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Amorphous Metal Alloys

Apple has concluded an exclusive agreement on the use of amorphous metal alloys with a unique atomic structure, which allows products to be more durable, lightweight, and also more resistant to wear and corrosion.



Amorphous metal alloys were developed by a group of researchers from the California Institute of Technology in 1960. (Duvez, Willens and Clement). A method was obtained for quenching the melt in an amorphous state in metal alloys. However, widespread acceptance of amorphous metallic materials in science and technology began in the early 1970s, when highly efficient methods were developed for their production in the form of thin tape or wire. It became clear that the concept of a “metallic body” can no longer be regarded as a synonym for the concept of a “crystalline body”, that with the production of a metallic substance in a new amorphous state, it is necessary to consider two essentially different in their nature and properties class of metallic bodies - crystalline and amorphous.
For the first time for commercial purposes, the product was used in 2003 to create US Department of Defense equipment, medical equipment, and even to create sporting goods, such as tennis rackets and golf clubs.

Apple acquired the rights to use alloys for commercial purposes, but in all other areas that Apple does not deal with, Liquidmetal reserved the rights to the technology.
The agreement was concluded on August 5th. It was signed by Larry Buffington, who is the president and CEO of Liquidmetal Technologies.

Atomic structure of Liquidmetal (liquid metals):


Crystal Amorphous Structure

In ordinary metals, the structure is a crystal lattice . Liquidmetal alloys have an “amorphous” atomic structure, that is, they do not exhibit different properties in different directions and do not have a specific melting point. The properties of Liquidmetal are superior to those of ordinary metals.

From the Liquidmetal property:
· High hardness
· High hardness to weight ratio
· Superior elastic limit
· High corrosion resistance
· High wear resistance
· Unique acoustic properties

One of the results of the unique atomic structure of Liquidmetal alloys is high fluidity, which approaches the theoretical limit and is much higher than in crystalline metals and alloys. For example, the yield strength of more than 250 KSI was achieved in the Liquidmetal Zr-based alloys (VIT-001 series). This is more than two times greater than in conventional titanium alloys.
Another unique property of Liquidmetal alloys is the highest limit of elasticity, i.e. the ability to retain its original shape after undergoing very high loads and stresses. In addition, Liquidmetal is more resistant to corrosion than their regular lattice counterparts because of the unique structure of the atom.

Possible uses for amorphous metallic materials:

Amorphous metals can be used as materials having a high characteristic of strength and ductility. Already since 1974 It was suggested that the use of amorphous alloys in various designs in combination with plastics and rubbers, as well as for the manufacture of springs and small cutting tools. The main obstacles here were the high cost, poor resistance to heat and not the possibility of obtaining material in a form other than tape. However, recently with the advent of methods of pulling fibers out of a rotating drum, it became possible to obtain round wire (diameter 200 μm) from amorphous iron-based alloys. This was a stimulus for exploring the possibilities of amorphous metals as high-strength materials. The wire from an amorphous alloy surpasses even a steel grand piano wire in the strength. Therefore, this amorphous alloy is very promising for use as high-strength materials.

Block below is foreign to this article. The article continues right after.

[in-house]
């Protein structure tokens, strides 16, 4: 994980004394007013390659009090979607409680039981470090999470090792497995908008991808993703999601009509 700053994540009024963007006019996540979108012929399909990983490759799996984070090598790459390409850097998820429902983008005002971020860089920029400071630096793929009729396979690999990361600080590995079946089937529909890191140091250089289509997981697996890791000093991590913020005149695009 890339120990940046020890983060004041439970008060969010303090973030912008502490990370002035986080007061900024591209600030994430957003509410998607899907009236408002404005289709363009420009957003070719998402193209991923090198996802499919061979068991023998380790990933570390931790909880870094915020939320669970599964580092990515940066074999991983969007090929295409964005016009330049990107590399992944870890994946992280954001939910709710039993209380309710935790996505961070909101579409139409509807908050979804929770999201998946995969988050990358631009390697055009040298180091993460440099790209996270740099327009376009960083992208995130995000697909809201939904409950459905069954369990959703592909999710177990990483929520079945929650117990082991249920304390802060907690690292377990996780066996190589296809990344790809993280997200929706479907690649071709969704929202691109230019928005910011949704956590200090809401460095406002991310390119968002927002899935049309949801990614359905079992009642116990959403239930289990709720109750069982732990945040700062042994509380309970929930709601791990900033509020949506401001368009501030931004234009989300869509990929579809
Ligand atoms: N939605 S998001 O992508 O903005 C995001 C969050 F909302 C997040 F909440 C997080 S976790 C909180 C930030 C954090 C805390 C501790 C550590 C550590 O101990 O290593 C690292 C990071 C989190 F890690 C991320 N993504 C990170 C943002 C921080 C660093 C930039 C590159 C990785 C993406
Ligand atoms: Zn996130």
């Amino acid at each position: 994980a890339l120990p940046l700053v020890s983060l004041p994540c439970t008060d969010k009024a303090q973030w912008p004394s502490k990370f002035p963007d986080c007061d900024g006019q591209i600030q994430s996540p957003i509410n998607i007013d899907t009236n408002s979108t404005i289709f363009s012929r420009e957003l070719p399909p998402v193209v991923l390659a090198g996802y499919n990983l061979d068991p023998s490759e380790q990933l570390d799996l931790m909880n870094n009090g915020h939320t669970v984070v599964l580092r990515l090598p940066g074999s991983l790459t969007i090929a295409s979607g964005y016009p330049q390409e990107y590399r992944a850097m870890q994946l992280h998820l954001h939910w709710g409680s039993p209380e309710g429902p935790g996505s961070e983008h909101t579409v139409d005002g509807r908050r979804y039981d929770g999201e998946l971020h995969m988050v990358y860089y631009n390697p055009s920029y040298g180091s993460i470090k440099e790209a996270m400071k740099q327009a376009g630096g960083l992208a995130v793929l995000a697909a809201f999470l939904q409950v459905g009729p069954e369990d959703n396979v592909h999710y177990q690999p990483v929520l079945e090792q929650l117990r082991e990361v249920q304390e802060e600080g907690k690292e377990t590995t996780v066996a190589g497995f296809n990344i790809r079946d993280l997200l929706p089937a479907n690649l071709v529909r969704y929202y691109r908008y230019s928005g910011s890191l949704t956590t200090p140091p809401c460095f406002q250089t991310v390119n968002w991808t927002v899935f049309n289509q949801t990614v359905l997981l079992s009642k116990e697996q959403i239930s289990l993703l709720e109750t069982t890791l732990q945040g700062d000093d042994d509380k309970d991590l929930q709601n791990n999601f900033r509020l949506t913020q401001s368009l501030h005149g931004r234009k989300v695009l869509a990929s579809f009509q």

The desire to miniaturize electronic devices has led to the fact that the linear dimensions of current-carrying tracks, contact pads and other elements of modern integrated circuits do not exceed 0.5-1 microns. At submicron sizes of work items, conditions are created for the mutual penetration of atoms — diffusion at the metal-semiconductor interface. Over time, this process leads to short-circuiting of current-carrying paths and device failure. To prevent diffusion, it is necessary to create a thin barrier layer between the semiconductor and the metal.
So it was shown that amorphous metal alloys have the best barrier properties. Diffusion through amorphous layers is very difficult due to the irregularity of the atomic structure. Amorphous alloys of refractory metals have especially good barrier properties.


Despite the fact that amorphous metals have unique methods for their preparation and special properties that are not found in crystalline metals. Amorphous metals have their disadvantages:
  • not high thermal stability.
  • not sufficient stability over time (which reduces their reliability).
  • complete weldability (therefore, amorphous metals are not suitable for large-sized structures, the impossibility of their use as high-temperature materials).

PS: In the future, it will be known where Apple is going to use amorphous metal alloys))).

The following resources were used to create the article: appleinsider.com , liquidmetal.com , pereplet.ru
Amorphous Metals / Suzuki K., Khudzimori H., Hashimoto K. - M .: Metallurgy, 1987.

Source: https://habr.com/ru/post/101423/

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